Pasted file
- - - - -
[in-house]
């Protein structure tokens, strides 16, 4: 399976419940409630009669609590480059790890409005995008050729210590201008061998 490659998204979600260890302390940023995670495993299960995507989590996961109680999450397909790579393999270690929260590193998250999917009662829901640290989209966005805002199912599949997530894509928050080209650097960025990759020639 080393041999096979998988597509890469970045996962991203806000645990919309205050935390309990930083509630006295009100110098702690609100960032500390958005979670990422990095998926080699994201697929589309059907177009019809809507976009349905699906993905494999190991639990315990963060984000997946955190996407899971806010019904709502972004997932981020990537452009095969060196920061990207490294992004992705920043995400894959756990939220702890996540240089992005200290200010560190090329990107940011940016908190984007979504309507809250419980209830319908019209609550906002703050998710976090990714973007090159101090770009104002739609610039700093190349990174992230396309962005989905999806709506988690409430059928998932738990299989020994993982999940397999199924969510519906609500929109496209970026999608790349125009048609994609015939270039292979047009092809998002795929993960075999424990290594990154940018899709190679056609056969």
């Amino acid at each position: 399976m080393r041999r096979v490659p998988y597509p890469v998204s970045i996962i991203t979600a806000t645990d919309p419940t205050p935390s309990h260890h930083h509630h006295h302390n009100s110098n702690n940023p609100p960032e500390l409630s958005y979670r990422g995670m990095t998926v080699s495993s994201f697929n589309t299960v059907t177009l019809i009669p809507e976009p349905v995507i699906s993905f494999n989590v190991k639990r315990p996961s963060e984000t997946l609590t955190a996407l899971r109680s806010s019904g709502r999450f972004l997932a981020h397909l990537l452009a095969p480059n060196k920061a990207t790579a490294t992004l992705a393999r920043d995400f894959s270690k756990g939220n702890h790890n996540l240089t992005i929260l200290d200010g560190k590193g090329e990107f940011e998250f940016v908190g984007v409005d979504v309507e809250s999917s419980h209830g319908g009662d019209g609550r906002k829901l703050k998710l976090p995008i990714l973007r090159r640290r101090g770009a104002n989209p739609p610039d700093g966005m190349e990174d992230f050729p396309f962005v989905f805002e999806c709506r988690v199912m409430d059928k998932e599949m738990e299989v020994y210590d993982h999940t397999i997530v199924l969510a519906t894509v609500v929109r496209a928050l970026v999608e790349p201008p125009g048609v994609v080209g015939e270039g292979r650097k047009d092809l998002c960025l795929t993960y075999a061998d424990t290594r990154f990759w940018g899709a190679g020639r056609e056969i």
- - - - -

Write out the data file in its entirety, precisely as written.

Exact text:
[in-house]
């Protein structure tokens, strides 16, 4: 399976419940409630009669609590480059790890409005995008050729210590201008061998 490659998204979600260890302390940023995670495993299960995507989590996961109680999450397909790579393999270690929260590193998250999917009662829901640290989209966005805002199912599949997530894509928050080209650097960025990759020639 080393041999096979998988597509890469970045996962991203806000645990919309205050935390309990930083509630006295009100110098702690609100960032500390958005979670990422990095998926080699994201697929589309059907177009019809809507976009349905699906993905494999190991639990315990963060984000997946955190996407899971806010019904709502972004997932981020990537452009095969060196920061990207490294992004992705920043995400894959756990939220702890996540240089992005200290200010560190090329990107940011940016908190984007979504309507809250419980209830319908019209609550906002703050998710976090990714973007090159101090770009104002739609610039700093190349990174992230396309962005989905999806709506988690409430059928998932738990299989020994993982999940397999199924969510519906609500929109496209970026999608790349125009048609994609015939270039292979047009092809998002795929993960075999424990290594990154940018899709190679056609056969």
């Amino acid at each position: 399976m080393r041999r096979v490659p998988y597509p890469v998204s970045i996962i991203t979600a806000t645990d919309p419940t205050p935390s309990h260890h930083h509630h006295h302390n009100s110098n702690n940023p609100p960032e500390l409630s958005y979670r990422g995670m990095t998926v080699s495993s994201f697929n589309t299960v059907t177009l019809i009669p809507e976009p349905v995507i699906s993905f494999n989590v190991k639990r315990p996961s963060e984000t997946l609590t955190a996407l899971r109680s806010s019904g709502r999450f972004l997932a981020h397909l990537l452009a095969p480059n060196k920061a990207t790579a490294t992004l992705a393999r920043d995400f894959s270690k756990g939220n702890h790890n996540l240089t992005i929260l200290d200010g560190k590193g090329e990107f940011e998250f940016v908190g984007v409005d979504v309507e809250s999917s419980h209830g319908g009662d019209g609550r906002k829901l703050k998710l976090p995008i990714l973007r090159r640290r101090g770009a104002n989209p739609p610039d700093g966005m190349e990174d992230f050729p396309f962005v989905f805002e999806c709506r988690v199912m409430d059928k998932e599949m738990e299989v020994y210590d993982h999940t397999i997530v199924l969510a519906t894509v609500v929109r496209a928050l970026v999608e790349p201008p125009g048609v994609v080209g015939e270039g292979r650097k047009d092809l998002c960025l795929t993960y075999a061998d424990t290594r990154f990759w940018g899709a190679g020639r056609e056969i």